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Archiver > Dutch-Colonies > 2005-10 > 1129777344

Subject: Re: [D-Col] Who is Metje Grevenraet
Date: Thu, 20 Oct 2005 03:02:24 +0000

In looking for the smugglers Symon Jansen and Henrick Jansen who were implicated
as possible half-brothers of Anthony Janszen Van Salee in a genealogy at the
following website


I found the excellent treatment in English by Willem Rabbelier and Cor Snabel
dealing with harbour procedures in New Netherland and smuggling. This can be
accessed at the Olive Tree website:


However, they stated that only two ships, the St Beninjo in 1647 and the Jonge
Prins van Deenmarcken in 1648 had been confiscated in all of WIC history for

On the other hand, I found a case of confiscation of another ship in New
Netherland in 1644 for smuggling. The ship was the St. Peter and the skipper was
no other than the Symon Jansen mentioned above.

My source for this confiscation is O'Callaghan's Calendar of Dutch Manuscripts
(CDM), page 93. In the Council Minutes of December 15, 1644 we find the
following Court Proceedings:

Fiscal vs, Symon Jansen, skipper of the ship St, Peter, smuggling.

Then on December 19, 1644 (CDM, page 93) the ship and cargo are ordered

In the earlier 1639 case cited by Rabbelier and Snabel, both Symon Jansen and
Hendrick Jansen were on the same ship, the Haring, which had smuggled some
liquor. This ship was not confiscated.

From the Court Proceedings of this case (CDM, page 69) it was referred to as
Fiscal vs, Hendrick Jansen from Bremen. Hendrick was referred to as Assistant
Gunner (Constabelsmaat). The court record shows that he was tortured after being
made a prisoner.

Again, in 1642 this Hendrick Jansen was once more hailed into court for being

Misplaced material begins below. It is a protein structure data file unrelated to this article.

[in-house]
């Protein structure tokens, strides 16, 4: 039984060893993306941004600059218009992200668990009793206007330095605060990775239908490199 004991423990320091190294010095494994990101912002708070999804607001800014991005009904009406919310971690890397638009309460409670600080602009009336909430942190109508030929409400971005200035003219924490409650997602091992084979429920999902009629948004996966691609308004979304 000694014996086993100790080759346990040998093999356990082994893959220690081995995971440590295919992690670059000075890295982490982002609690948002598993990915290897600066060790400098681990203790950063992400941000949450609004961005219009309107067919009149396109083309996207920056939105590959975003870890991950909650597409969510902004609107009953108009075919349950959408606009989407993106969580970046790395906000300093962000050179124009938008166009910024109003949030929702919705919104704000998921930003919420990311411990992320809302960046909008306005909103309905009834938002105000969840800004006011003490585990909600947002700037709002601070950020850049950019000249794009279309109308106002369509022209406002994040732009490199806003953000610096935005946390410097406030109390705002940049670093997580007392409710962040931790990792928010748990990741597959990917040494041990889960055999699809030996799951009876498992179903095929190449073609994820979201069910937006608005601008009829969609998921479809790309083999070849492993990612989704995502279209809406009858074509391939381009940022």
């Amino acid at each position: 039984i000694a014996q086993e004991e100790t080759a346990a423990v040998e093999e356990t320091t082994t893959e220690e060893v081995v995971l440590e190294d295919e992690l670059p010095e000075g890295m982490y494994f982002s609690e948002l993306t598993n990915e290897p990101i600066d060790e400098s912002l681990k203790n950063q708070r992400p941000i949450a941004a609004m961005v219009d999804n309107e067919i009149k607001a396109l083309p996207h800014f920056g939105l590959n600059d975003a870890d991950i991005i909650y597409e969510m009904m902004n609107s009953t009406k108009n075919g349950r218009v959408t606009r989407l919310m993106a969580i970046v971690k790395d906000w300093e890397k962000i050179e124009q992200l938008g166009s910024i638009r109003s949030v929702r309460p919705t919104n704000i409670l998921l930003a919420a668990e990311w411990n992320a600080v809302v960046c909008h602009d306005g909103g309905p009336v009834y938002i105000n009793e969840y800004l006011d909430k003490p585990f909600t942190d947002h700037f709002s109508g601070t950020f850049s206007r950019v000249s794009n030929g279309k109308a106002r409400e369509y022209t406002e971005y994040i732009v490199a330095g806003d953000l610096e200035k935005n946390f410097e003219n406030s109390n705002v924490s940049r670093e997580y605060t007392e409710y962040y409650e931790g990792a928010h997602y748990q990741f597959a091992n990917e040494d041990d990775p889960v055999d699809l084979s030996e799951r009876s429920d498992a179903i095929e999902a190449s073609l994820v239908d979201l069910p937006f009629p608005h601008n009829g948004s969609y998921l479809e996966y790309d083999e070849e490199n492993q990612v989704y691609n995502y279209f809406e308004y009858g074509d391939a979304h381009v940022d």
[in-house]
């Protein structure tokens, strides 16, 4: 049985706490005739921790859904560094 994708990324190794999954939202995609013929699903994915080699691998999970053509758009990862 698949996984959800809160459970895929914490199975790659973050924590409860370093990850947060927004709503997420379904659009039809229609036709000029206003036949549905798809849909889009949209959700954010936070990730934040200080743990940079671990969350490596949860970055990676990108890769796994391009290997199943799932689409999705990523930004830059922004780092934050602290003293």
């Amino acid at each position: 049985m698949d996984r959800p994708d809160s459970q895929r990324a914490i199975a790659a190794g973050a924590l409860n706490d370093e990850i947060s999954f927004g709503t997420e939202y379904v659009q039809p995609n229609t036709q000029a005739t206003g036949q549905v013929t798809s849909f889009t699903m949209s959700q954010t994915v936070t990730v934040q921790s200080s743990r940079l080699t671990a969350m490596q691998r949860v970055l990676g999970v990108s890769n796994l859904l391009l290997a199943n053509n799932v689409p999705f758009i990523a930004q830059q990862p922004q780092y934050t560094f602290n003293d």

insolent to the Fiscal. See CDM, page 79.

He is referred to as "late gunner" and I think this ties him to the Hendrick
Jansen from Bremen. His penalty was forced servitude to the WIC for one month
and a fine of 19 guilders and costs.

This might possibly be the Hendrick Jansen who with Jan Martensen purchased a
yacht in 1646. Bill of sale dated December 11, 1646 (CDM, page 36).

The Hendrick Jansen from Bremen seems to have lived in New Netherland proper
before moving to the South River (now Delaware) where in 1676 he petitioned
concerning his fine for shooting a man's horse (CDM, page 352).

If the Constabelsmaat Hendrick Jansen was indeed from Bremen, as he claimed, he
would not likely be the brother of Anthony Jansen van Salee.

Howard, I supposed that Charles Hoppin was correct that Metje was a widow in the
1665 list because a single lady who had never married would be living with
someone else and would be unlikely to be listed. But perhaps if she was
foster-mother of the Roosevelt children she would have been considered a
head-of-household. I seem to recall seeing her on one of the Making of America
sites, so I will be looking.

The book cited by Doug, Amazing Roosevelt Family by Karl Schiflgiesser, 1942,
page 375, suggests that the Grevenraets were probably relatives of Jannetje, the
mother of Nicholas Rosenfelt. But I am a little reluctant to think that the
Grvenraet family, who were not agriculturists as far as I can tell, would have
been chosen to work the farm of the deceased father and mother of Nicholas
Rosenfelt as stated in that book. Perhaps there is room for considering that one
of Metje's relatives, if not Metje herself, may have inherited the farm but
predominantly in trust for the orphans.

In researching Hendrick Jansen I found so many persons by that name in New
Netherland that it was very time-consuming to pick out the one who was the
mariner. I eliminated Hendrick Jansen the tailor and Hendrick Jansen the smith
or locksmith.

Best Wishes to all.
Frank S. Crosswhite

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